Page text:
EU Special Representative for Central Asia

Former Special Representative


Mr Pierre Morel

The creation, in July 2005, of the post of European Union Special Representative for Central Asia signalled the realisation by the EU of the growing importance of this vast region which links Europe and Asia. For reasons of stability and security, of development and of energy security, the European Union must now be more effective and more visible in Central Asia.

Since my appointment in October 2006, I have visited regularly the five capitals in the region and I have been working closely with the Council's General Secretariat and the Commission's services to define the EU Strategy for new Partnership with Central Asia, adopted in June 2007 under the aegis of the German Presidency.

The Strategy has established itself as a platform for the overall realization of EU policy towards Central Asia. Through the past year, EU member states and EU institutions have made an initial analysis and developed concepts for deepening EU involvement in each strategic area, identified by the document: common security threats, human rights, the rule of law, economics, energy and transport, environment and water, including climate change, youth and education. The EU-CA strategy has now entered in a stage of substantial implementation. My immediate task is to coordinate the efforts of all EU actors in the implementation of the new elements of the EU approach - for example the "national priority papers", which allow for differentiated approach to the countries in the region, or the "regional initiatives" on rule of law, environment, water and education - and to contribute to the work of high level meetings organised by member states.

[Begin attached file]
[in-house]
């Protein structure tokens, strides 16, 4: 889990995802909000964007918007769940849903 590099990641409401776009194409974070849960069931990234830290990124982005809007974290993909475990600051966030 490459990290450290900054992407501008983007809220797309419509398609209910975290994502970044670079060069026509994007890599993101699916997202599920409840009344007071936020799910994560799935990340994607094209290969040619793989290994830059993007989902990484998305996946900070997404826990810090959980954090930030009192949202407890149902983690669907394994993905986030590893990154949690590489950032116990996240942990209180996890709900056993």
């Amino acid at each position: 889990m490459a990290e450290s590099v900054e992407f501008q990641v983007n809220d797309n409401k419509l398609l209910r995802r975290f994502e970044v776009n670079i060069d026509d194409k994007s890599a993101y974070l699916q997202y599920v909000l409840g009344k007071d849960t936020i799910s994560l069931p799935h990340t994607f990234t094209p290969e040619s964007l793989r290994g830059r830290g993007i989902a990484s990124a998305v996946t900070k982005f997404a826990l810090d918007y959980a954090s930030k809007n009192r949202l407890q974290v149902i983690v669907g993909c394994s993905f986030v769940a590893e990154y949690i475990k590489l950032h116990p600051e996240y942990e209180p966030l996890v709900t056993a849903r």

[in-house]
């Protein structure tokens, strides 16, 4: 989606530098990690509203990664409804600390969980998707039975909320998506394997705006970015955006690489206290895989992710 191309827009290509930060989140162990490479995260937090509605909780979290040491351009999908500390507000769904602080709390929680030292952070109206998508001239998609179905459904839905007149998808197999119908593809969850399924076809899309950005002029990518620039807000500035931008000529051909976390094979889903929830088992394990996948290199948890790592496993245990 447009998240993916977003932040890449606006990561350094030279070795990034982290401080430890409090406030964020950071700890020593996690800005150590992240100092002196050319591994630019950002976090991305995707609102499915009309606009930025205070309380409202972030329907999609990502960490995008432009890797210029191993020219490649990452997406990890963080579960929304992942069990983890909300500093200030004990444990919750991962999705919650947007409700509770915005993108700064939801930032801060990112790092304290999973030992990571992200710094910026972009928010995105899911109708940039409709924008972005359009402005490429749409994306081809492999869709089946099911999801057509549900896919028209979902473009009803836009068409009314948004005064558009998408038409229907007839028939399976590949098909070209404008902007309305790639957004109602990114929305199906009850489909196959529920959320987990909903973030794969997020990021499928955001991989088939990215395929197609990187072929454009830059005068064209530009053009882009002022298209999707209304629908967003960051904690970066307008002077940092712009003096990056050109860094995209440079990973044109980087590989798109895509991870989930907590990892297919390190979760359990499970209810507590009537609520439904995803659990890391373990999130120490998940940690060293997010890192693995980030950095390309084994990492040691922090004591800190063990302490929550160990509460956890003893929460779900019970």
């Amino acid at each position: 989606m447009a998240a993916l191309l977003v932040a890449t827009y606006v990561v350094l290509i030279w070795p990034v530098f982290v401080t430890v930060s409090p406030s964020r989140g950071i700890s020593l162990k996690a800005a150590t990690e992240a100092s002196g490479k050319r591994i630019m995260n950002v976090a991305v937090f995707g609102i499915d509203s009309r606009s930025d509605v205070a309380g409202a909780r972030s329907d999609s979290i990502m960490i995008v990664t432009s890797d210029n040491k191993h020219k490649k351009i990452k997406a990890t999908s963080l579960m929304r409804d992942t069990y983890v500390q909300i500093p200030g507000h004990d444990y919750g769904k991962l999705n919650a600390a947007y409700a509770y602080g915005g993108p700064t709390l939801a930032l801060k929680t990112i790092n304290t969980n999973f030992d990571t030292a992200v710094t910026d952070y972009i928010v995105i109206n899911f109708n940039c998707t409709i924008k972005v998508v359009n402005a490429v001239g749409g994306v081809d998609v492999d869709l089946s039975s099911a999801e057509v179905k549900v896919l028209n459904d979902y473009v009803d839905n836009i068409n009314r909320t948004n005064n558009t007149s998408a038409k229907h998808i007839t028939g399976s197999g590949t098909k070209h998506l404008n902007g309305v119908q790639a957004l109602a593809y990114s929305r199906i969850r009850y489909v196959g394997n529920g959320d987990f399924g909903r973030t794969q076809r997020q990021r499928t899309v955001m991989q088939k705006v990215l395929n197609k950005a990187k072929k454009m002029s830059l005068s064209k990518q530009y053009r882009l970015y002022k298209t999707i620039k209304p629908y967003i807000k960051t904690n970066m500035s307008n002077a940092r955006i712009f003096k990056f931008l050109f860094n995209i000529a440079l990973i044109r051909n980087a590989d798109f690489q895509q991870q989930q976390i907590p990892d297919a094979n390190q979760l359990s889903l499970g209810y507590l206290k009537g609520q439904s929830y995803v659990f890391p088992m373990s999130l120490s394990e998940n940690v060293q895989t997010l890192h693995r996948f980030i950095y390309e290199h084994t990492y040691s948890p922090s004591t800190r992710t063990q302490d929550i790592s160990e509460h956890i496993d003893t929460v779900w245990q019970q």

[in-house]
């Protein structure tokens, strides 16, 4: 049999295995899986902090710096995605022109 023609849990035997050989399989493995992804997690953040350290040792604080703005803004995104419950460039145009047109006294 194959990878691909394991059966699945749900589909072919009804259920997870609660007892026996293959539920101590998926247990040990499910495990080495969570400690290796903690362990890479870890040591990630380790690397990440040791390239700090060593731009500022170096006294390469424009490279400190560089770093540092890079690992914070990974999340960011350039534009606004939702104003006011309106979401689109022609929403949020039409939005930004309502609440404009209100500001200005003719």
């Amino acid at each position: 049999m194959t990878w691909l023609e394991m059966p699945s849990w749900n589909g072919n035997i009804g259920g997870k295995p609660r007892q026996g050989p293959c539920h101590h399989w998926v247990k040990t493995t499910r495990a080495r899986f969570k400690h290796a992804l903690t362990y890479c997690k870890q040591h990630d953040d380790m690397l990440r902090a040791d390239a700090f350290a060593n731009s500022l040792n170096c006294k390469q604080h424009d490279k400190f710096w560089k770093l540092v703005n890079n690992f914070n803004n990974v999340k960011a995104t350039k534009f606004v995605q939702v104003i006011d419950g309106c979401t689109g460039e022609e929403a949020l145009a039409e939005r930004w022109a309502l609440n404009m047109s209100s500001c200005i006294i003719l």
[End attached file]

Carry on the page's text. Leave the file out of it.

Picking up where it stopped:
I am committed to the development of the political dialogue with Central Asia which has entered into a full fledged and regular exchange. It has proved to be a key factor to extending cooperation between the European Union and Central Asia on both a regional and bilateral level. As well as maintaining this continuing dialogue with each of the Central Asian capitals, I keep in regular contact with major actors in the region, such as Russia, China, the United States and Japan, with regional authorities and with the multilateral organisations active in these countries, particularly the Organisation for Security and Cooperation in Europe (OSCE) and the European Bank for Reconstruction and Development (EBRD). EU Strategy focuses on the characteristics of each of the five Central Asian countries and on the operational dimension of European engagement.

The countries of Central Asia all consider themselves to be "Eurasian" and explicitly stress their attachment to Europe. Today, they are at a crossroads, often in a difficult context. By accurately assessing the issues at stake as well as its own capacities, the EU can meet their expectations by constructing a long-term partnership founded on security, the rule of law and development.

Pierre Morel's appointment and mandate are set out in Council Decisions 2006/670/CFSP , 2010/112/CFSP , 2010/443/CFSP and 2011/425/CFSP and Council Joint Actions 2005/588/CFSP , 2006/118/CFSP , 2008/107/CFSP , 2008/900/CFSP and 2009/130/CFSP .

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The European Union and Central Asia: The New Partnership in Action - June 2009 EN/RU

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